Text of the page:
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Old 03-15-2014, 01:05 PM   #1 (permalink)
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For years, many people, Jeremy Clarkson included, have been claiming that we are at the end of an era for fast petrol-burning cars.

That is clearly not true in the supercar world, given that there are more choices - and more profitable companies - than ever in that space. *Avoiding the issue of class warfare, clearly there is plenty of money in the stratosphere for cool toys. *The coming of self drivers will likely grow the market for ultra-buck luxo-vans, but my guess is that supercars will stick around for those who have more money than they know what to do with.

Likewise, the track car space is healthier than ever. *There are a plethora of great track car options for those with $60K+ to spend on a toy. *The coming of self-driving cars is only likely to increase the appeal of track cars, so my guess is that they might even grow in popularity when we stop driving our own streets.

However, I do think an era will end in 3-6 years: the era of the RWD manual sports car affordable by regular folks.

As noted on TTAC, the GT86 is not selling *that* well. *The Z sales have been dismal, and even the refreshed Cayman is only viable because it shares a platform with the high-profit 911. *A new Miata will come out, paired with a Fiat/Alfa, and it will make people think the end is not nigh. *

But I think it is. *Toyota has all but stated that the GT86 replacement will be a hybrid, and it will likely lose the low schnozz as the boxer gets swapped for a Toyota inline four. *I have my fingers crossed for Mazda, but I don't honestly think the ND Miata will sell much better than the Toyobaru. *Considering that Mazda doesn't have the marketing money to spare, slow sales might mean it does not get replaced, come 2021. *With bespoke car platforms now costing so much to develop, I am not convinced we will see much of the classic sports car layout after the GT86 and the ND Miata are gone.

We will have hot hatches and sedan derivatives, which cost less to develop. *Interest in those too will likely wane too as cars start to drive themselves. *Pony cars seem to be doing just fine. *But I think the ND and the 86 may be the last of the low cost, lightweight manual transmission sports cars.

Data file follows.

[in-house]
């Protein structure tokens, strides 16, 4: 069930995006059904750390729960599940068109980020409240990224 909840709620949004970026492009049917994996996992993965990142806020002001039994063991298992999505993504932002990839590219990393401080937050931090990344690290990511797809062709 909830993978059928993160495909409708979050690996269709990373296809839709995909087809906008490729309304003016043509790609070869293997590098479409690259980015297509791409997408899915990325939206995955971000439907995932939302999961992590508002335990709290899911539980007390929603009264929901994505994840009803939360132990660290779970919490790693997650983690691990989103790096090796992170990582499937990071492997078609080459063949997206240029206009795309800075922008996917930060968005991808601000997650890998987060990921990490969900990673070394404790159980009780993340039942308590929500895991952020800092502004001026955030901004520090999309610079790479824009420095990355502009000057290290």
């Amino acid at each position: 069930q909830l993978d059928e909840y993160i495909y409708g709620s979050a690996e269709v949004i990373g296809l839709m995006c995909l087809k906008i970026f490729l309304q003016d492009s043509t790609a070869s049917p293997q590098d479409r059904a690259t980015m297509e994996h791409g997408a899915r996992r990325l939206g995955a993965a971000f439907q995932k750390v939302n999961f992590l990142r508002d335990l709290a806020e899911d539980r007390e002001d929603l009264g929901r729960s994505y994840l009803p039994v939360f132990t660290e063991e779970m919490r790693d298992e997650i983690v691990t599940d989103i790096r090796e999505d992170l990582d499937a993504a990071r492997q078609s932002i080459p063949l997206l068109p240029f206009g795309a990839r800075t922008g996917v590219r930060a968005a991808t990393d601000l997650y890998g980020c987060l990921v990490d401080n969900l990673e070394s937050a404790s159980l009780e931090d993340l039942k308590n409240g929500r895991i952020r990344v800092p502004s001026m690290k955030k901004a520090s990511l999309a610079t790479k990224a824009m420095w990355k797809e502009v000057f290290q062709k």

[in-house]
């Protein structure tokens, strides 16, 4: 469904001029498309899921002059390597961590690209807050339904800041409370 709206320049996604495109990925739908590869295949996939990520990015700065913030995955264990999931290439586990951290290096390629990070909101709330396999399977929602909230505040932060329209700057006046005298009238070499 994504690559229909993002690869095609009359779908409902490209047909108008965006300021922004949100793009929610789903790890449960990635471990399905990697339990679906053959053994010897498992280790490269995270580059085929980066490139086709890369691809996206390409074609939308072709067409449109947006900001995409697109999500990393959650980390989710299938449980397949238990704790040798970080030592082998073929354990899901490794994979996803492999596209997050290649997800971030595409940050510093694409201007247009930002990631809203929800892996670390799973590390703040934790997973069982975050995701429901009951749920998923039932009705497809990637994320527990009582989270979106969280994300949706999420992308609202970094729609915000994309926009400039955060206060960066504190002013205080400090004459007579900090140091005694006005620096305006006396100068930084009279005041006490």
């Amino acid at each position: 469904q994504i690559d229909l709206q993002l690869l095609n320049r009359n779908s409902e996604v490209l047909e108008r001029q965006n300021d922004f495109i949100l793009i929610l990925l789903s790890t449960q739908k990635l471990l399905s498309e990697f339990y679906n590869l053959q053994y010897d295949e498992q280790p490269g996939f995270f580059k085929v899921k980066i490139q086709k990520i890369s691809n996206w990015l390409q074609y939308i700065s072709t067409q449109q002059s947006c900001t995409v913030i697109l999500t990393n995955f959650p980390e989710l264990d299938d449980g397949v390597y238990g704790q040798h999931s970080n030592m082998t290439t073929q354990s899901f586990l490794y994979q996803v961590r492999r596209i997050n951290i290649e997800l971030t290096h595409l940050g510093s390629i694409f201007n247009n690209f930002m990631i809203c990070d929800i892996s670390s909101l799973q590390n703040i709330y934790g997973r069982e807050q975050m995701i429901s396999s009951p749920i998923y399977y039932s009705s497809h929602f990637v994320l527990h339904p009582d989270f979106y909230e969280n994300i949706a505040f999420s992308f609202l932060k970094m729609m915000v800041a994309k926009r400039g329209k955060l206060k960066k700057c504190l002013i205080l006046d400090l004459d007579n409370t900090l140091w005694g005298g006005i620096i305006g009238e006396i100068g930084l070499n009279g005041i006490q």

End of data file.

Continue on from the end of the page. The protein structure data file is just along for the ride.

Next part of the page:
When the GT86 refresh comes, I think I will have to buy one and keep it around awhile. *I am not sure we will see its like again. *I am, of course, happy to be proven wrong...
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Old 03-15-2014, 01:28 PM   #2 (permalink)
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Meh, gloom and doom has been predicted since the late 60s - early 70s when the government finally started to care about emissions. There have been eras of poor performance (180 hp 1987 Oldsmobile 442 anyone?) but things always come back around. I could see in 10 years having high performance RWD electric Miata/RX8/GT86 type cars at the equivalent of $25,000 in today's money. As long as they can go 500 miles on a charge and the infrastructure exists to charge them quickly, I'm cool with that.*
Owner 1967 Ford Mustang Convertible: 289V8, Cruise-o-matic transmission, vintage burgundy exterior, black interior and top, MSD Ignition, true dual 2.5 in exhaust system, Ford 9in rear. Owned since July 2013, in family since 1967.

DD: 2004 Ford F150 Heritage, single cab, bench, crank windows, 4.6V8, automatic, aftermarket flatbed, Dynomax cat back dual exhaust. Owned since 2006. 2010 Toyota Highlander, V6 AWD, three row, family truckster *
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Old 03-17-2014, 08:13 PM   #3 (permalink)
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> But I think the ND and the 86 may be the last of the low cost, lightweight manual transmission sports cars.

There's probably enough room in the market for a couple modest volume niche budget sports cars. In any case with platform sharing the risks drastically decline since a niche vehicle can be made right alongside a popular one.* Dedicated platforms for niches are dead anyway, sport car or not.
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